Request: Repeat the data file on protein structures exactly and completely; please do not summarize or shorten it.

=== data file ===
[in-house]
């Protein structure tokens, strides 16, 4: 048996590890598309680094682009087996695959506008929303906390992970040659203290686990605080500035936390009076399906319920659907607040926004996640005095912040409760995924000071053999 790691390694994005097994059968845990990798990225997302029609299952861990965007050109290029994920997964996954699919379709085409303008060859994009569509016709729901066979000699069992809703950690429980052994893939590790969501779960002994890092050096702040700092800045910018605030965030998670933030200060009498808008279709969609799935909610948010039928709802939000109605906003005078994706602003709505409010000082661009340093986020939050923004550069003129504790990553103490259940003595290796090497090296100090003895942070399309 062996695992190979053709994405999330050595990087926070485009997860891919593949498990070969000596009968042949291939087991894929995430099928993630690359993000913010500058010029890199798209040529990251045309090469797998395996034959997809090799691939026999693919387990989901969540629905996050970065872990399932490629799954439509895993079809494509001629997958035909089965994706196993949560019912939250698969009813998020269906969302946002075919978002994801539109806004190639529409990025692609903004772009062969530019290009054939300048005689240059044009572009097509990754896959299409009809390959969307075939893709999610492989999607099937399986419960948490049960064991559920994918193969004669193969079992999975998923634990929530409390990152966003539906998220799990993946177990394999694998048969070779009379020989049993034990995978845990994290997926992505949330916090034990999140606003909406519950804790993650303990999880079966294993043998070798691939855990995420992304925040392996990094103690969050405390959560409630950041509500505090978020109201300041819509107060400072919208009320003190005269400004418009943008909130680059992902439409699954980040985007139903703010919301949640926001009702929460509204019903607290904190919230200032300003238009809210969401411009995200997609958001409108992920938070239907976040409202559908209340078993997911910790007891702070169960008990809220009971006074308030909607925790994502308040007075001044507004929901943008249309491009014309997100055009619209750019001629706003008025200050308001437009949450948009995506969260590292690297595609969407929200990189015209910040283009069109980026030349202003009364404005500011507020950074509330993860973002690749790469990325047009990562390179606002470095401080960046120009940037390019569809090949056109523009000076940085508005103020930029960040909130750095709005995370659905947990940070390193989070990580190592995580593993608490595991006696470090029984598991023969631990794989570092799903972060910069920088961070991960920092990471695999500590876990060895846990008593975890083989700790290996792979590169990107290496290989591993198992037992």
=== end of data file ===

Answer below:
[in-house]
């Protein structure tokens, strides 16, 4: 048996590890598309680094682009087996695959506008929303906390992970040659203290686990605080500035936390009076399906319920659907607040926004996640005095912040409760995924000071053999 790691390694994005097994059968845990990798990225997302029609299952861990965007050109290029994920997964996954699919379709085409303008060859994009569509016709729901066979000699069992809703950690429980052994893939590790969501779960002994890092050096702040700092800045910018605030965030998670933030200060009498808008279709969609799935909610948010039928709802939000109605906003005078994706602003709505409010000082661009340093986020939050923004550069003129504790990553103490259940003595290796090497090296100090003895942070399309 062996695992190979053709994405999330050595990087926070485009997860891919593949498990070969000596009968042949291939087991894929995430099928993630690359993000913010500058010029890199798209040529990251045309090469797998395996034959997809090799691939026999693919387990989901969540629905996050970065872990399932490629799954439509895993079809494509001629997958035909089965994706196993949560019912939250698969009813998020269906969302946002075919978002994801539109806004190639529409990025692609903004772009062969530019290009054939300048005689240059044009572009097509990754896959299409009809390959969307075939893709999610492989999607099937399986419960948490049960064991559920994918193969004669193969079992999975998923634990929530409390990152966003539906998220799990993946177990394999694998048969070779009379020989049993034990995978845990994290997926992505949330916090034990999140606003909406519950804790993650303990999880079966294993043998070798691939855990995420992304925040392996990094103690969050405390959560409630950041509500505090978020109201300041819509107060400072919208009320003190005269400004418009943008909130680059992902439409699954980040985007139903703010919301949640926001009702929460509204019903607290904190919230200032300003238009809210969401411009995200997609958001409108992920938070239907976040409202559908209340078993997911910790007891702070169960008990809220009971006074308030909607925790994502308040007075001044507004929901943008249309491009014309997100055009619209750019001629706003008025200050308001437009949450948009995506969260590292690297595609969407929200990189015209910040283009069109980026030349202003009364404005500011507020950074509330993860973002690749790469990325047009990562390179606002470095401080960046120009940037390019569809090949056109523009000076940085508005103020930029960040909130750095709005995370659905947990940070390193989070990580190592995580593993608490595991006696470090029984598991023969631990794989570092799903972060910069920088961070991960920092990471695999500590876990060895846990008593975890083989700790290996792979590169990107290496290989591993198992037992």